Folan quickly addressed the news that there was no firm answer to the question of what would happen to those who could not comply by July 20. He advised simply, “Let’s not find out.” And then, having gotten the full attention of a room primarily consisting of one and two tug operators, he gave them the somber news that a fully compliant quality system can take as many as seven years to implement. That’s a tall order for some operators, especially those whose primary business target isn’t necessarily marine towing operations, and who also only have until July to get at least part of it done. One member of the audience put it best when he deadpanned (tongue in cheek), “My firm owns and operates two towboats; that’s by necessity, not by choice.” More than a few heads in the room bobbed in agreement.
The nature of the industry became fully transparent when Folan revealed that his business mix involves an impressive 50 firms, but who also operate just 127 vessels. And that metric is at the heart of the matter when it comes to who might survive, and who will not. The quality of an operator’s marine personnel and the rate of turnover in those fleets are both key indicators of whether an operator can make it to the Promised Land.
Folan, of course, also led the gathered towboat operators through the bits and pieces, forms and rules, and the ideal sequence and timeline that might lead to a successful outcome. But, for all that, simple compliance isn’t enough. In the pages of MarineNews’ January 2019 print edition, for example, Captain Lee Boone, Chief of the U.S. Coast Guard’s Office of Investigations & Casualty Analysis, warned readers, “The fear of getting bitten by the U.S. Coast Guard is NOT why you should have a SMS. Fear usually gets you compliance at best, concealment at worst; falling far short of the target for which we all should be aiming … For all its merits, however, we should all keep our eyes open for the pervasive by-product called compliance culture, wherein safety is static, only achieves the minimum, and exists mostly to satisfy regulators; all of which leads to overconfidence in our system, which can be dangerous.”
Captain Boone was, in that context, talking about passenger vessel operators. But, he could’ve been talking about any number of domestic marine sectors. Separately, Folan this week expressed the same sentiments a little bit differently, telling his listeners, “You want a Captain who can run a waterway, but also one who knows how to run a boat.” The message from both is clear: compliance, without ‘buy-in’ from the personnel tasked with making it happen in practice, is arguably as dangerous as no safety system at all.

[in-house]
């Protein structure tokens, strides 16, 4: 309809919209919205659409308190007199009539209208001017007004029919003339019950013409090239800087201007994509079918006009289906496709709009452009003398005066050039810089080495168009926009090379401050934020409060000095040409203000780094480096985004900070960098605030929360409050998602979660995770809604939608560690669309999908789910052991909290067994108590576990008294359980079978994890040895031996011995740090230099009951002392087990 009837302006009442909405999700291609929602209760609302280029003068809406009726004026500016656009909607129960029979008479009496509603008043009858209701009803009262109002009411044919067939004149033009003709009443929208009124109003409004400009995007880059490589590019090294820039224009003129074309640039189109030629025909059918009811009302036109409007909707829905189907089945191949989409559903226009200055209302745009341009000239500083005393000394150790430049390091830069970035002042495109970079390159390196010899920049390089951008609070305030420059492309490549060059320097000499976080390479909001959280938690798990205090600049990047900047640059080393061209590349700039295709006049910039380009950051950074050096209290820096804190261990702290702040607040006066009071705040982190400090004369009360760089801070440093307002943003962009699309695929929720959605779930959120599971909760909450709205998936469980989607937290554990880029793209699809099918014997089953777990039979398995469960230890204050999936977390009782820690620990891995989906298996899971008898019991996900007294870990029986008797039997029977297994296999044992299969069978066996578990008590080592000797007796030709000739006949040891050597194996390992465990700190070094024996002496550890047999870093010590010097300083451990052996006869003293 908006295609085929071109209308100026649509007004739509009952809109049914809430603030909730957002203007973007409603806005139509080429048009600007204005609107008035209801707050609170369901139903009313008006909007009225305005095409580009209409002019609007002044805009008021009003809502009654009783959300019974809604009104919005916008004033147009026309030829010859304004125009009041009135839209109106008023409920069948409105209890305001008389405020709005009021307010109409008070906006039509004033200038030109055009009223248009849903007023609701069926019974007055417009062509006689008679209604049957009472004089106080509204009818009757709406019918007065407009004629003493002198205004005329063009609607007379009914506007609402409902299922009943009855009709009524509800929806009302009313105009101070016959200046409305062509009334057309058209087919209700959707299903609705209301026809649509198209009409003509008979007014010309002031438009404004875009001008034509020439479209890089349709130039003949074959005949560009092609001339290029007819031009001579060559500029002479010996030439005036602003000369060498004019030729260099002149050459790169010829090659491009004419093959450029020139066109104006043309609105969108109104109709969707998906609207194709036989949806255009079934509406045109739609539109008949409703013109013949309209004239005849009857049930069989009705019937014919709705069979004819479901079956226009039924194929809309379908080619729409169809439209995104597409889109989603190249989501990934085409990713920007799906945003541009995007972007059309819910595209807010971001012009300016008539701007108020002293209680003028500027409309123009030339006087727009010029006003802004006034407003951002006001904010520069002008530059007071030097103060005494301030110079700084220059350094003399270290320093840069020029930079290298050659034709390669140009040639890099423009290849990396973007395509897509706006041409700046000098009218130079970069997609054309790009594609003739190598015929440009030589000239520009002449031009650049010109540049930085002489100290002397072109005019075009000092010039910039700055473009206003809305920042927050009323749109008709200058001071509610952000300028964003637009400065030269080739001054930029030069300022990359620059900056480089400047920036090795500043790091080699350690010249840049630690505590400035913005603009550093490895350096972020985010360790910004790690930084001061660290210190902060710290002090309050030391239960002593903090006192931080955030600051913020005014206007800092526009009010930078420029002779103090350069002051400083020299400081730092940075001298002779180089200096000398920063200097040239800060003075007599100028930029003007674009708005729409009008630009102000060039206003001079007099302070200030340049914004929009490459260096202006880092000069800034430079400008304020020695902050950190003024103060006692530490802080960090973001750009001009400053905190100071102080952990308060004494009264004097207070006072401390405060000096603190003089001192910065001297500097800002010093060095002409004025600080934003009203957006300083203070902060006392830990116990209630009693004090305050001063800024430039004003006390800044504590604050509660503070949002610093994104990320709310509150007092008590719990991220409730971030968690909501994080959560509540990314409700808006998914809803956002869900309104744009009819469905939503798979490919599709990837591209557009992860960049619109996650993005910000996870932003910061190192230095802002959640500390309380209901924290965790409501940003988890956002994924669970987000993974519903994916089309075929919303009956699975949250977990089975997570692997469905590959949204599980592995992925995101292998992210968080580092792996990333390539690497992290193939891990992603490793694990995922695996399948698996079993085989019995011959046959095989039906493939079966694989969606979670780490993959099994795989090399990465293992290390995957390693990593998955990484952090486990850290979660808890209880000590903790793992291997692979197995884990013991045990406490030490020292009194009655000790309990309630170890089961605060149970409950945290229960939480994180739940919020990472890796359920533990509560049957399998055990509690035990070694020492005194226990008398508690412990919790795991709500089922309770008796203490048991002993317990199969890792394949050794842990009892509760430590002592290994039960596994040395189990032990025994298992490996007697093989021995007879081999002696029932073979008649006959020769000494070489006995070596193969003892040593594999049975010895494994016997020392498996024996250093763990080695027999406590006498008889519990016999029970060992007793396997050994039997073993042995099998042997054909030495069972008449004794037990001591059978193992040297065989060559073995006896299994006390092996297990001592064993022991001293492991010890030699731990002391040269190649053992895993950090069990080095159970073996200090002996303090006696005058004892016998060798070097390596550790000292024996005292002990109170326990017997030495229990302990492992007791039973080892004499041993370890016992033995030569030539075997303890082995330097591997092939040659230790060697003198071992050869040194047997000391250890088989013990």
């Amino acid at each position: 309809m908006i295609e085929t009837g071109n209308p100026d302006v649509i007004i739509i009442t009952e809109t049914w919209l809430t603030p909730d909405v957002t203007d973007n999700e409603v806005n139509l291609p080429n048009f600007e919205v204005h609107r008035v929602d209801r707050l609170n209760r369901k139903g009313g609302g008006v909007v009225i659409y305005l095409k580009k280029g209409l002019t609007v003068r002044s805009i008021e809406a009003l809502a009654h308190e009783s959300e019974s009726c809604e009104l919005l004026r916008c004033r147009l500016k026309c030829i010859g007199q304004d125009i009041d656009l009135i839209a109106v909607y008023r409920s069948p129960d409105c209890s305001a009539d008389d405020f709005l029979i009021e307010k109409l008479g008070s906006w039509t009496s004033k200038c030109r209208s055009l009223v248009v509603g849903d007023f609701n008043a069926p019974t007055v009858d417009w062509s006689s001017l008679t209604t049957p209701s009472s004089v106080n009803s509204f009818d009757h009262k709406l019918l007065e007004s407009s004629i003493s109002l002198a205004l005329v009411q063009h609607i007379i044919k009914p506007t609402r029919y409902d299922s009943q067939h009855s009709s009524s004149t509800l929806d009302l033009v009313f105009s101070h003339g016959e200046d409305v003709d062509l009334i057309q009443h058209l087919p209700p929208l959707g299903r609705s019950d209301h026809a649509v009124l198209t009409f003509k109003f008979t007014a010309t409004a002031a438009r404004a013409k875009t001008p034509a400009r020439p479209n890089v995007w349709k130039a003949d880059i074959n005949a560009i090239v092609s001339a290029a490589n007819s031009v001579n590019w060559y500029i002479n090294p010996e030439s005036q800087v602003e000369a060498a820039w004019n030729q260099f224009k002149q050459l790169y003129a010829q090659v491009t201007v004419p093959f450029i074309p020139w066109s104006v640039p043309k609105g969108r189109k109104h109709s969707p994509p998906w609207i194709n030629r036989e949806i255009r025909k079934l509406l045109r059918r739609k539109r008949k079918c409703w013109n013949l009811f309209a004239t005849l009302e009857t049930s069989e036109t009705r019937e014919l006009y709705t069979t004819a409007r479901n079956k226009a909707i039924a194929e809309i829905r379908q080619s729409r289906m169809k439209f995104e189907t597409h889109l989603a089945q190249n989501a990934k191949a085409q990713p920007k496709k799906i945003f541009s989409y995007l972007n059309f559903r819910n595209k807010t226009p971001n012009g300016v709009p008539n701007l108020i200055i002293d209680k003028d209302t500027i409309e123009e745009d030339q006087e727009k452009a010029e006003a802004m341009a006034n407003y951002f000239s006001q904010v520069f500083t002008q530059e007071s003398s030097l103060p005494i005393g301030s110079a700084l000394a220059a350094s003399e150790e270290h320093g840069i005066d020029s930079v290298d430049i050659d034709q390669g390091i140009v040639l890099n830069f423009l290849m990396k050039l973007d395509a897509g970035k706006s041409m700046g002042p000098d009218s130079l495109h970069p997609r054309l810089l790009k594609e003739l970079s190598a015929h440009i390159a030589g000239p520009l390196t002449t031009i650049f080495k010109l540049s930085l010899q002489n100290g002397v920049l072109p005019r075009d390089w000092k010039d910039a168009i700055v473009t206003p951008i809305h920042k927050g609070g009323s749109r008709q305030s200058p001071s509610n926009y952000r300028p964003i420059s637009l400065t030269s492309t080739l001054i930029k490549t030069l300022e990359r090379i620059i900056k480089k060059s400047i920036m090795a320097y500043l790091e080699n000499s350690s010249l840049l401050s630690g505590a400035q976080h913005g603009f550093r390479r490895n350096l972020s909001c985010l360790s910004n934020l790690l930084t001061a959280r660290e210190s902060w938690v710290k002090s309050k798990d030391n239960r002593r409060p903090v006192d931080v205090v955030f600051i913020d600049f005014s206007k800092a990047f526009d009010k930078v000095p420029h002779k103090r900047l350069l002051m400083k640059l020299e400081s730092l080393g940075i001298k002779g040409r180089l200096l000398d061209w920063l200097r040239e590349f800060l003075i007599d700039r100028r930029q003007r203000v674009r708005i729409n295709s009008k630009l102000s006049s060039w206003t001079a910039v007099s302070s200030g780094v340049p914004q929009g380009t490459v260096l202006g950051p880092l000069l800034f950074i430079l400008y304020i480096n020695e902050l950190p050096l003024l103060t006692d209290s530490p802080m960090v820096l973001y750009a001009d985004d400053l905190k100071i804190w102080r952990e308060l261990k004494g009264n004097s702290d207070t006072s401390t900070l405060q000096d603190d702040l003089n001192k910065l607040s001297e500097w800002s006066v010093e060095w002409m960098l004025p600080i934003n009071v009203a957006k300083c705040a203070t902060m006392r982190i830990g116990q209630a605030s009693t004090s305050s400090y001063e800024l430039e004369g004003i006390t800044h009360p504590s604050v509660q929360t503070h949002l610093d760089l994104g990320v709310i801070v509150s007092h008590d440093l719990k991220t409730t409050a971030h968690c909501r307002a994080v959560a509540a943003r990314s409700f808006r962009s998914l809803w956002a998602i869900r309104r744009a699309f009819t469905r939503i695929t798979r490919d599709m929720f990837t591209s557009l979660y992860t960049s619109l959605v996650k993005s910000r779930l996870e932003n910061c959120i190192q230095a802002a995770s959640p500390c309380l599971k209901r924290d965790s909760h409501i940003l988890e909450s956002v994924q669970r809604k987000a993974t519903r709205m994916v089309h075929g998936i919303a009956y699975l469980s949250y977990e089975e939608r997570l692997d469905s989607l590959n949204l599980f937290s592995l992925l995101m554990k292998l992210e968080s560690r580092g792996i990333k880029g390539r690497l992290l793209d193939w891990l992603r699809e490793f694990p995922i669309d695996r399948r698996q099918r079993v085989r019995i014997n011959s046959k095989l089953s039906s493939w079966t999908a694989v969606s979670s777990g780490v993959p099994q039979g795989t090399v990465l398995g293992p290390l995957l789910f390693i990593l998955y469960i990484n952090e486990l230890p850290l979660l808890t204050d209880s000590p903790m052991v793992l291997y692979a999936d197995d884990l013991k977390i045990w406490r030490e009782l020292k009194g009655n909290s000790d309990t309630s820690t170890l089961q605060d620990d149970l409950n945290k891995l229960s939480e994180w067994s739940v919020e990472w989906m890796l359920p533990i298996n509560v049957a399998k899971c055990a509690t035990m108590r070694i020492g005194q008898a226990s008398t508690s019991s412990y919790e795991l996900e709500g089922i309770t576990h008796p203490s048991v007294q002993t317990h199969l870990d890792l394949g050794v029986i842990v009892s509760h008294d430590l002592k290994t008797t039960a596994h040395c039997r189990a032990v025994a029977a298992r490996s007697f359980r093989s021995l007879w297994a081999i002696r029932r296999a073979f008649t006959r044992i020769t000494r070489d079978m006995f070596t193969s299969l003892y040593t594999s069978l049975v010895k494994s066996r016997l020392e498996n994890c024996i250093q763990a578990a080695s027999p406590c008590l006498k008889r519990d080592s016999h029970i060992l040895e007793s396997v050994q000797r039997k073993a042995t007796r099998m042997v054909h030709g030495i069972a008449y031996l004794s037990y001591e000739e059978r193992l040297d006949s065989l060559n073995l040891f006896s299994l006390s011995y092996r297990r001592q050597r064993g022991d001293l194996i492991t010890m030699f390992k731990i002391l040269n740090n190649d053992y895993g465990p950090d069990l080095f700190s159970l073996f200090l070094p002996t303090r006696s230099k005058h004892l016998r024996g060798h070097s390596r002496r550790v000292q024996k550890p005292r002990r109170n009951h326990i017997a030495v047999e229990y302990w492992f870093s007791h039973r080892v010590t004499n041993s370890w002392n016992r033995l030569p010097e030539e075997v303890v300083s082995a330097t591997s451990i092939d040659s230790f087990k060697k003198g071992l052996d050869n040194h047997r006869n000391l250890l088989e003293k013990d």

Folan wound up his Day One remarks by reassuring those in attendance that not only was compliance possible, the smaller mom and Pop operators can and should achieve excellence, as well. To that end, everyone – top to bottom, from the CEO right on down to the newest deckhand – had to be fully invested in the journey. He pointed to Marine Towing of Tampa as one such example. The recipient of the first ever COI under the subchapter M rules, the firm now impressively has all of its four boat fleet in compliance.
For those that follow this lead, it will indeed be a long strange trip. At the same time, the dialogue at this year’s TBS Conference showed that anyone can do it. That said; whichever route you do choose, the time to pick up the pace is now. Sure: we don’t (yet) know what will happen if you don’t. But Captain Pat Folan puts it best when he says, “Let’s not find out.” I think that’s good advice. And, if you made the long journey to Orange Beach and managed to pick up just one gem of wisdom, that’s a good one to remember. – MLPro.
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Joseph Keefe is a 1980 (Deck) graduate of the Massachusetts Maritime Academy and lead commentator of MaritimeProfessional.com. Additionally, he is Editor of both Maritime Logistics Professional and MarineNews magazines. He can be reached at firstname.lastname@example.org or at Keefe@marinelink.com. MaritimeProfessional.com is the largest business networking site devoted to the marine industry. Each day thousands of industry professionals around the world log on to network, connect, and communicate.